LOGAN, Utah – Are states across the nation prepared to deal with continued outbreaks of West Nile Virus and other mosquito-borne diseases? Political ecology geographer Paul Robbins examines this question in his presentation “The Mosquito State: How Insects Manage Bureaucracies in the Age of Vector Disease Control” as guest speaker for the USU College of Natural Resources Distinguished Geographer Lecture Monday, March 29. Robbins’ talk, free and open to all, begins at 6 p.m. in Room 105 of the Natural Resources building. “The recent outbreak of West Nile Virus in the American Southwest and the associated risks of other mosquito-borne diseases, including dengue fever and malaria, have raised questions about the capacity of state, county and municipal government to deal with impending disease crises,” says Robbins, professor and head of the University of Arizona’s School of Geography and Development. In his presentation, Robbins will review the results of recent research examining the variability of state responses aimed at managing mosquito-related hazards. His findings reveal managers’ diverse approaches to allocating precious resources and dealing with public fears. Robbins’ visit is made possible by support from the Association of American Geographers Visiting Geographical Scientist Program, along with USU’s Department of Environment and Society and Department of Watershed Sciences. “This is our first Distinguished Geographer Lecture, which we offer to the USU and Cache Valley community to highlight our newly combined geography degree program,” says lecture coordinator Claudia Radel, assistant professor of human geography in USU’s ENVS Department. The College of Natural Resources introduced a revised, interdepartmental undergraduate geography degree program at the start of the 2009-2010 academic year that allows students to choose between emphases in human-environment geography, physical geography or geographical analysis and bioregional planning. For more information, contact Radel at 797-0516.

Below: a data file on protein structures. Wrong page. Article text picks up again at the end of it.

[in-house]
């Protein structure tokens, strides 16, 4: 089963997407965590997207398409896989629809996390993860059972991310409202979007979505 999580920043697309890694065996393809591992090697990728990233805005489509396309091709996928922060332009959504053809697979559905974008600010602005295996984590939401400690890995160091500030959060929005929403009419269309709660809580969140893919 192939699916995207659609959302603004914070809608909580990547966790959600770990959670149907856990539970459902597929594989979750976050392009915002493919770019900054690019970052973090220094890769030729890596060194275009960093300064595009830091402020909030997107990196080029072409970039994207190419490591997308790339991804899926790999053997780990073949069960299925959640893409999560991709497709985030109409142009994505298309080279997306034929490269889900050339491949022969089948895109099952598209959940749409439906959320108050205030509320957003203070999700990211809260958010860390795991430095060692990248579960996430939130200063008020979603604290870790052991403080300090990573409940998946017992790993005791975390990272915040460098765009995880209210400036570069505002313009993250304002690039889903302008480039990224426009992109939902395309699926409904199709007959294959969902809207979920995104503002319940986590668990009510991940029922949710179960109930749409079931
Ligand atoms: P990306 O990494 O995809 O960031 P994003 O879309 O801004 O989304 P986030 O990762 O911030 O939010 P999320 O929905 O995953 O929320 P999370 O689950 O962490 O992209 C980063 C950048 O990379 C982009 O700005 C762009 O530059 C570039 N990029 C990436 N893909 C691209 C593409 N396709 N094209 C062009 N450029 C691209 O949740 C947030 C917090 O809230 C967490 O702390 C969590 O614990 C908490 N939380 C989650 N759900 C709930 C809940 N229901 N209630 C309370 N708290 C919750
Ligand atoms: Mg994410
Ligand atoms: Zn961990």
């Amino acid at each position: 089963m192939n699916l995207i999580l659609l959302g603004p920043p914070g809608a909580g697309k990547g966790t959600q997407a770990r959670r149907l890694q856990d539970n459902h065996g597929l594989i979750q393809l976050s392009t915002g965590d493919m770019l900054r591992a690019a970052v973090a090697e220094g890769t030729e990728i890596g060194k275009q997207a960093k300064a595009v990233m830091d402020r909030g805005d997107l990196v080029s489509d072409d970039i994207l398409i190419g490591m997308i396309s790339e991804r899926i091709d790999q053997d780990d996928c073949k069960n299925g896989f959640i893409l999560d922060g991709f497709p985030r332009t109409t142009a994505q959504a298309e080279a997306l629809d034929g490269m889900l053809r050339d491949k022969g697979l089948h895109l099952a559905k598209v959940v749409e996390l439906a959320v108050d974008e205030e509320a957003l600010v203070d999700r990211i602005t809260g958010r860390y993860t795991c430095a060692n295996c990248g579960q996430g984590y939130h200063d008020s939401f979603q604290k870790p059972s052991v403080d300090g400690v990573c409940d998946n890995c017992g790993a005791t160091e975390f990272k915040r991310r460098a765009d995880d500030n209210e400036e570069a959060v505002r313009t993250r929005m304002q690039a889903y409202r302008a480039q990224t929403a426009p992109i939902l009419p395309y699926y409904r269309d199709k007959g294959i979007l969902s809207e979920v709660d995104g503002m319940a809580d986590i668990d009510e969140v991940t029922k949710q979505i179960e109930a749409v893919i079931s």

State’s response to mosquito-borne disease topic for March 29 talk at USU
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